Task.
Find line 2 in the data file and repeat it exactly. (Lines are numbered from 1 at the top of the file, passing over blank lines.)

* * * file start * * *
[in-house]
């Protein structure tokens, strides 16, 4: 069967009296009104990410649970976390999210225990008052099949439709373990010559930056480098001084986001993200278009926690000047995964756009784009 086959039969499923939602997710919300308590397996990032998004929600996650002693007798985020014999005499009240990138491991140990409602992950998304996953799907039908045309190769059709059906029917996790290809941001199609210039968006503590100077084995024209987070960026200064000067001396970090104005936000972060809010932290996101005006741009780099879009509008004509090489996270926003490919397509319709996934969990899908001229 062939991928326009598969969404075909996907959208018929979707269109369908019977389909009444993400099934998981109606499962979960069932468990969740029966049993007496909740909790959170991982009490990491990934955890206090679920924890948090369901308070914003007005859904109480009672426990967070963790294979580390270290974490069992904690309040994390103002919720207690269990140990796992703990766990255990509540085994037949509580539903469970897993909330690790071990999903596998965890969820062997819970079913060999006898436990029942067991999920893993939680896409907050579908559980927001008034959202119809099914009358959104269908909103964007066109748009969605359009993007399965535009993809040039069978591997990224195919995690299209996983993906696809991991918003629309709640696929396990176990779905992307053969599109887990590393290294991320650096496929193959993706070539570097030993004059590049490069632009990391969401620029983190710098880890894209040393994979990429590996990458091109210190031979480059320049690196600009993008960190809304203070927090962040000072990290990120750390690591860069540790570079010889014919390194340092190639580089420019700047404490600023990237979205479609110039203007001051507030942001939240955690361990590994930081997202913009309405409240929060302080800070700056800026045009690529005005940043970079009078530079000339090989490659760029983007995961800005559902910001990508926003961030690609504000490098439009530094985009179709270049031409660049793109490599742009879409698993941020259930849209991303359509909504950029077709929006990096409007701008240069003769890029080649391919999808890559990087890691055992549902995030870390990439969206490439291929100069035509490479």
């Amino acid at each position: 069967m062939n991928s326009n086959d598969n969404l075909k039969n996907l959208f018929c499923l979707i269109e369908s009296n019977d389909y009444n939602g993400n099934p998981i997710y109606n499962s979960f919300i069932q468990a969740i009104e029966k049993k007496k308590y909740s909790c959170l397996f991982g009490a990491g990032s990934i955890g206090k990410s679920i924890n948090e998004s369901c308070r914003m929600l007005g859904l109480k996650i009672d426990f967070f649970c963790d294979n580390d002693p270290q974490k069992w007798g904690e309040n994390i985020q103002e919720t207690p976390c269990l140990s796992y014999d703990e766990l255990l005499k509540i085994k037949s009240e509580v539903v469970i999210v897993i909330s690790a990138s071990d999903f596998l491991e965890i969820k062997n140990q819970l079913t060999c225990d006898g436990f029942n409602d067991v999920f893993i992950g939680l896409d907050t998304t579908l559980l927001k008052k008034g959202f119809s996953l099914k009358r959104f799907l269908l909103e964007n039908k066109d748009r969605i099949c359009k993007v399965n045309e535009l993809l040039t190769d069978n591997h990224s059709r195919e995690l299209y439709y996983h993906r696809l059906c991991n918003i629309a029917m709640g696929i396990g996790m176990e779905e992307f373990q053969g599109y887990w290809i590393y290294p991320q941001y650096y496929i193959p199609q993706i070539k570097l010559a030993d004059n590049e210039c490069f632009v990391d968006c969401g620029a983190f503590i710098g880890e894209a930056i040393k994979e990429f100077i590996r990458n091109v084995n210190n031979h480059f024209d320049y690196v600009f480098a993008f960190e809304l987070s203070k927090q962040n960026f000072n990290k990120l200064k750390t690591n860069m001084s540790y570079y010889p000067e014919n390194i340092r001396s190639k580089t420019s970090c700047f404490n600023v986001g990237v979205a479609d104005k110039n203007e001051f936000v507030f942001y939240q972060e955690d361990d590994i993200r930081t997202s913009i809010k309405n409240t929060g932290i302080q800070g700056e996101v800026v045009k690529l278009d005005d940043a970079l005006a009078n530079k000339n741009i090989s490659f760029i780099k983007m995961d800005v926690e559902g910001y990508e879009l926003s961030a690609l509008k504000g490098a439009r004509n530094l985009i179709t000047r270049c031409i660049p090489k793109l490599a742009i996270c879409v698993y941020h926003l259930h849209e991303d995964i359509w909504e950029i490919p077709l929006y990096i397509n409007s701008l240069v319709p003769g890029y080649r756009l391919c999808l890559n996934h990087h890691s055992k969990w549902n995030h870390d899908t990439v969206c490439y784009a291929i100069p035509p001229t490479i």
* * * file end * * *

């Protein structure tokens, strides 16, 4: 069967009296009104990410649970976390999210225990008052099949439709373990010559930056480098001084986001993200278009926690000047995964756009784009 086959039969499923939602997710919300308590397996990032998004929600996650002693007798985020014999005499009240990138491991140990409602992950998304996953799907039908045309190769059709059906029917996790290809941001199609210039968006503590100077084995024209987070960026200064000067001396970090104005936000972060809010932290996101005006741009780099879009509008004509090489996270926003490919397509319709996934969990899908001229 062939991928326009598969969404075909996907959208018929979707269109369908019977389909009444993400099934998981109606499962979960069932468990969740029966049993007496909740909790959170991982009490990491990934955890206090679920924890948090369901308070914003007005859904109480009672426990967070963790294979580390270290974490069992904690309040994390103002919720207690269990140990796992703990766990255990509540085994037949509580539903469970897993909330690790071990999903596998965890969820062997819970079913060999006898436990029942067991999920893993939680896409907050579908559980927001008034959202119809099914009358959104269908909103964007066109748009969605359009993007399965535009993809040039069978591997990224195919995690299209996983993906696809991991918003629309709640696929396990176990779905992307053969599109887990590393290294991320650096496929193959993706070539570097030993004059590049490069632009990391969401620029983190710098880890894209040393994979990429590996990458091109210190031979480059320049690196600009993008960190809304203070927090962040000072990290990120750390690591860069540790570079010889014919390194340092190639580089420019700047404490600023990237979205479609110039203007001051507030942001939240955690361990590994930081997202913009309405409240929060302080800070700056800026045009690529005005940043970079009078530079000339090989490659760029983007995961800005559902910001990508926003961030690609504000490098439009530094985009179709270049031409660049793109490599742009879409698993941020259930849209991303359509909504950029077709929006990096409007701008240069003769890029080649391919999808890559990087890691055992549902995030870390990439969206490439291929100069035509490479």